Later that night, she began to pray in the room with the dimmest light. She prayed and she prayed. I would overhear her talking about me and asking God to take care of me on my way there. I began to cry. Thinking about not being there with her. Thinking about leaving my daughter for a dream that seemed impossible. I wiped my tears and headed towards my cousin to tell her that I needed an extra day to prepare. She responded with, “Toma tu tiempo, no te preocupes tanto, estamos aqui para apoyarte.” Take your time, don’t stress over it too much, we are here to support you.
“Gracias, prima.” Thank you, cousin, I said.
The next morning, my mom told me to take care of myself on my way to the shiny black, but old car. I was upset because we didn’t know if that was the last time we would see each other, if that was the last time I got to see my daughter. I hugged my mother and daughter tightly and told them that I loved them. I told them that everything was going to be alright.
Entering the year 2001, we got to the frontier and waited a few days to find a way to get in. I had attempted to do it twice and I was arrested those two times. In one of those arrests, I had been pushed into a lake where it could suck you up as if it were quicksand. I swam my way out of there, but it was hard because I was holding on to my cousin’s hand and I was panting and running out of stamina. Once we got out, we ran as fast as we could until we got somewhere safe. I lay on the ground with the smell of that dirty water we were in. My body felt as if I had been glued to the floor and couldn’t get up. We made it though, all thanks to the Lord. On my third attempt crossing, I finally made it across. Like they say, third time’s the charm.
Once I had gotten to the city in Las Vegas, it was absolutely beautiful! The stores and the city itself was nothing like it was back in México. Although, the food wasn’t as good as the view of the city. I spent four months finding a job. I wasn’t able to get a job because I didn’t know what I was able to do without having to speak English. Even to this day, I still try to practice English to improve and help not just me but my kids if they need help on homework. Arriving at my new home was surprising. My uncle had picked me up and let me live with him until I was capable of getting my own place and doing things more independently. But until that time came, he would help me through most things.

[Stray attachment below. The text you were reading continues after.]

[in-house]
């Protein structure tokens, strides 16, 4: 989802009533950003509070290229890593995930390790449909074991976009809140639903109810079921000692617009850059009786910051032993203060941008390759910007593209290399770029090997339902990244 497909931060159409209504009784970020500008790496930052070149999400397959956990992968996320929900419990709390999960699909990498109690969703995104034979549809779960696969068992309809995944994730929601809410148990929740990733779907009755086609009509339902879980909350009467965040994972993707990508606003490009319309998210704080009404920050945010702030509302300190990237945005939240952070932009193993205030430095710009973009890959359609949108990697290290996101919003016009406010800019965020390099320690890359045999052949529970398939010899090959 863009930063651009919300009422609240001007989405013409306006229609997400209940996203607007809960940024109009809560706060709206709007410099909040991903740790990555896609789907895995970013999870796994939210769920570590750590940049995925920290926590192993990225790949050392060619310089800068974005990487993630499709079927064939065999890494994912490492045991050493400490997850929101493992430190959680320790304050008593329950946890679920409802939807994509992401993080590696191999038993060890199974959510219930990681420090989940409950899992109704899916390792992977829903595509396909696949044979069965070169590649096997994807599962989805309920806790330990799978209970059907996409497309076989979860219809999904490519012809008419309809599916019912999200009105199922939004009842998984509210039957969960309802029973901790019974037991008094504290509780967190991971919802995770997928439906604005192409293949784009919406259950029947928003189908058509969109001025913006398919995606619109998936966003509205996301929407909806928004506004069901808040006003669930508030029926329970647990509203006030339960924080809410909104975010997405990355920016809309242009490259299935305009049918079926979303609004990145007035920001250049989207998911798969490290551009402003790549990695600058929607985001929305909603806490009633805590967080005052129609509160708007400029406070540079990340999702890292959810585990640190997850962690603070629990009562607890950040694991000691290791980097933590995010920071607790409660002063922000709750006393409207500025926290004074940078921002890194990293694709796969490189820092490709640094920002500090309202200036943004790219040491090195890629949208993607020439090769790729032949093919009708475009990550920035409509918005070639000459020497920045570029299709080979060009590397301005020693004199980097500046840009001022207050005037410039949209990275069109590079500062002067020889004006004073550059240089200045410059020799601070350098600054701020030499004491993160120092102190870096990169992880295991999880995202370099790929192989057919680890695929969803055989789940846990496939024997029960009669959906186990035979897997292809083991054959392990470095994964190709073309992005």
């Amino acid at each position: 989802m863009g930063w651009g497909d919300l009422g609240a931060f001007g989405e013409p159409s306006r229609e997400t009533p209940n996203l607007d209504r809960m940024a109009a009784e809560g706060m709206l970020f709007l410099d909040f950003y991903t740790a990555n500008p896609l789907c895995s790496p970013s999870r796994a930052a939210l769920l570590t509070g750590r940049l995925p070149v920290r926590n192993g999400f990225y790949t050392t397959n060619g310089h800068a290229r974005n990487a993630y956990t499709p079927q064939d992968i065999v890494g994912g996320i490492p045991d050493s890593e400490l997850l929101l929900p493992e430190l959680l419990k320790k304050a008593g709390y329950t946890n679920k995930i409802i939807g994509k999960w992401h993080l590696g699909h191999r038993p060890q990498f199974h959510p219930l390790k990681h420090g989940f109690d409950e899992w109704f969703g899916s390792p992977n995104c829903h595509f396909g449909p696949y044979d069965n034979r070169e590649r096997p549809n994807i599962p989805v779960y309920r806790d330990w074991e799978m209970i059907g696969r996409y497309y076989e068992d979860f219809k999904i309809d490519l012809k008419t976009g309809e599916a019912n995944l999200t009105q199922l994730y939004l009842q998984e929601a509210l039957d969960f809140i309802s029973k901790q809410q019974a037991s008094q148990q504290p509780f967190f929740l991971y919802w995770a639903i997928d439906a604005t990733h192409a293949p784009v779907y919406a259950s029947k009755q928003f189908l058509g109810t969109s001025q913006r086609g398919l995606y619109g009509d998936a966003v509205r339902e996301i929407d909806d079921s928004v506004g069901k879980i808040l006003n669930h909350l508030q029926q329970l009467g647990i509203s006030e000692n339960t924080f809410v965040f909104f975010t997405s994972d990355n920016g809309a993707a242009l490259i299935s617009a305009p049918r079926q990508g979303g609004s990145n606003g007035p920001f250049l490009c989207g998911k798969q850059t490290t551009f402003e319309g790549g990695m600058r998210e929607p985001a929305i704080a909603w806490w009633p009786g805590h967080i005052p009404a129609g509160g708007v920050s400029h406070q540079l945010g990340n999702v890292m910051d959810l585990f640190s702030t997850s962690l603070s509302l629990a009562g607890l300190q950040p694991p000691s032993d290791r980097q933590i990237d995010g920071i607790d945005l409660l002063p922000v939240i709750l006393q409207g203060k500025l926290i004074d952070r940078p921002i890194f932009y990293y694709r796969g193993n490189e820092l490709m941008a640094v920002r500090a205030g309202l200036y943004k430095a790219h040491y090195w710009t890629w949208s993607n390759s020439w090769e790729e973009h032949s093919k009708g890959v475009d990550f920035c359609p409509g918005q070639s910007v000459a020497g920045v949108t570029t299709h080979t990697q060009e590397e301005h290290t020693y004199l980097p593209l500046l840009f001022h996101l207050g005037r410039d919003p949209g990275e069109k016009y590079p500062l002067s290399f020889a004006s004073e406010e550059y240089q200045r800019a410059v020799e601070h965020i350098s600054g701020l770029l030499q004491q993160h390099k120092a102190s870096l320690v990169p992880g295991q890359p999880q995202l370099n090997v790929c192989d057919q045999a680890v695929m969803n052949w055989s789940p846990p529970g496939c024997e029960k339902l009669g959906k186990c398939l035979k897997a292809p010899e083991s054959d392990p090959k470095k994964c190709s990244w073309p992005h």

Two months after I arrived to the U.S., I received news about my father passing away. I was broken for months, especially because I couldn’t go to his funeral. When I heard the news, I had went into my bedroom and sat next to a bright white lamp on the floor and cried until I fell asleep. After those four months of finding a job, I found myself a janitor type of job but for offices. When I first started working there, a lady taught me how to work and how to follow the schedule. We then got close over time and we would look for a new job to work together if we weren’t comfortable where we were anymore. Overall, my first job was easy and fun. Every night I would pray for my daughter and mother to be okay, and I would pray that I could bring my my mother and daughter to the U.S. with me. I really did miss them.
Life now has been way better than it was back then. I got to bring my daughter over a year after my son was born. It is also better now that I have three children whom I consider to be my engine to carry on living. My mother was never able to make it because she died in 2012. She wasn’t able to come because there were issues going on back at home that only she could take care of especially since I wasn’t there to help her out either. Now I dream of getting legal papers so I can become a legal resident and not worry too much about me leaving the country. One of my major goals is to completely rebuild my parent’s house back in México. What I am most proud of is that I was able to make my dream come true of helping my family and bringing my daughter here to the U.S. Overall, this has been a worthwhile journey because I have my daughter here with me now in addition to two more kids that make my life feel complete. Living here in the U.S. has made my life brighter. Amo a mi familia.
This story is based on an interview by a student at Eastside College Prep.